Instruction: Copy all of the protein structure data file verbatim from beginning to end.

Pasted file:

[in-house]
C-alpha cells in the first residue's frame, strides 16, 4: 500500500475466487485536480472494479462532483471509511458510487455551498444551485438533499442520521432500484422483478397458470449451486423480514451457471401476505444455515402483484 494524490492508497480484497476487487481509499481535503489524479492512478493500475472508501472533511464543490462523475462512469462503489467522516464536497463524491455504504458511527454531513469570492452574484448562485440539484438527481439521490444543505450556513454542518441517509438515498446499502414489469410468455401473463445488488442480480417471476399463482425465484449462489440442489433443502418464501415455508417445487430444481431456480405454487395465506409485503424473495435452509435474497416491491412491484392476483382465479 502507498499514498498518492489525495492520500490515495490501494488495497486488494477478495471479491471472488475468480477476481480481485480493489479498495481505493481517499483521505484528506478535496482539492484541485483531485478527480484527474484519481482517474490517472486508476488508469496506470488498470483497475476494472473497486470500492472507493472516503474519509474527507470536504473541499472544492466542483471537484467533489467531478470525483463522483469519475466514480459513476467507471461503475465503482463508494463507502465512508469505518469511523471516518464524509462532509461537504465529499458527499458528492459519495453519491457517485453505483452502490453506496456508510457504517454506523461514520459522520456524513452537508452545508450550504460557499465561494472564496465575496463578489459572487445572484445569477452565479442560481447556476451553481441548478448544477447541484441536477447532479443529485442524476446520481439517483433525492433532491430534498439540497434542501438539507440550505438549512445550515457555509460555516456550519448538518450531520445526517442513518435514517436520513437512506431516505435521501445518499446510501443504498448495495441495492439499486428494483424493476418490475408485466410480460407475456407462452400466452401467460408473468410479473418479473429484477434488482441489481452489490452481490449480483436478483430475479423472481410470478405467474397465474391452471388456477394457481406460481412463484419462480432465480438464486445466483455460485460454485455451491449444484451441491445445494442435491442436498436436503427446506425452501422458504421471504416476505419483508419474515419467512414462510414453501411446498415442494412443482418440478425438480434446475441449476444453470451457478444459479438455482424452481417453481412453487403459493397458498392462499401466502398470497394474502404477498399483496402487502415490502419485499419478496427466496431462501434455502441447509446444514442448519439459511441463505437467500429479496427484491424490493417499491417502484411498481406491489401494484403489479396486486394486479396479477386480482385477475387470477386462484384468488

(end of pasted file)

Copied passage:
[in-house]
C-alpha cells in the first residue's frame, strides 16, 4: 500500500475466487485536480472494479462532483471509511458510487455551498444551485438533499442520521432500484422483478397458470449451486423480514451457471401476505444455515402483484 494524490492508497480484497476487487481509499481535503489524479492512478493500475472508501472533511464543490462523475462512469462503489467522516464536497463524491455504504458511527454531513469570492452574484448562485440539484438527481439521490444543505450556513454542518441517509438515498446499502414489469410468455401473463445488488442480480417471476399463482425465484449462489440442489433443502418464501415455508417445487430444481431456480405454487395465506409485503424473495435452509435474497416491491412491484392476483382465479 502507498499514498498518492489525495492520500490515495490501494488495497486488494477478495471479491471472488475468480477476481480481485480493489479498495481505493481517499483521505484528506478535496482539492484541485483531485478527480484527474484519481482517474490517472486508476488508469496506470488498470483497475476494472473497486470500492472507493472516503474519509474527507470536504473541499472544492466542483471537484467533489467531478470525483463522483469519475466514480459513476467507471461503475465503482463508494463507502465512508469505518469511523471516518464524509462532509461537504465529499458527499458528492459519495453519491457517485453505483452502490453506496456508510457504517454506523461514520459522520456524513452537508452545508450550504460557499465561494472564496465575496463578489459572487445572484445569477452565479442560481447556476451553481441548478448544477447541484441536477447532479443529485442524476446520481439517483433525492433532491430534498439540497434542501438539507440550505438549512445550515457555509460555516456550519448538518450531520445526517442513518435514517436520513437512506431516505435521501445518499446510501443504498448495495441495492439499486428494483424493476418490475408485466410480460407475456407462452400466452401467460408473468410479473418479473429484477434488482441489481452489490452481490449480483436478483430475479423472481410470478405467474397465474391452471388456477394457481406460481412463484419462480432465480438464486445466483455460485460454485455451491449444484451441491445445494442435491442436498436436503427446506425452501422458504421471504416476505419483508419474515419467512414462510414453501411446498415442494412443482418440478425438480434446475441449476444453470451457478444459479438455482424452481417453481412453487403459493397458498392462499401466502398470497394474502404477498399483496402487502415490502419485499419478496427466496431462501434455502441447509446444514442448519439459511441463505437467500429479496427484491424490493417499491417502484411498481406491489401494484403489479396486486394486479396479477386480482385477475387470477386462484384468488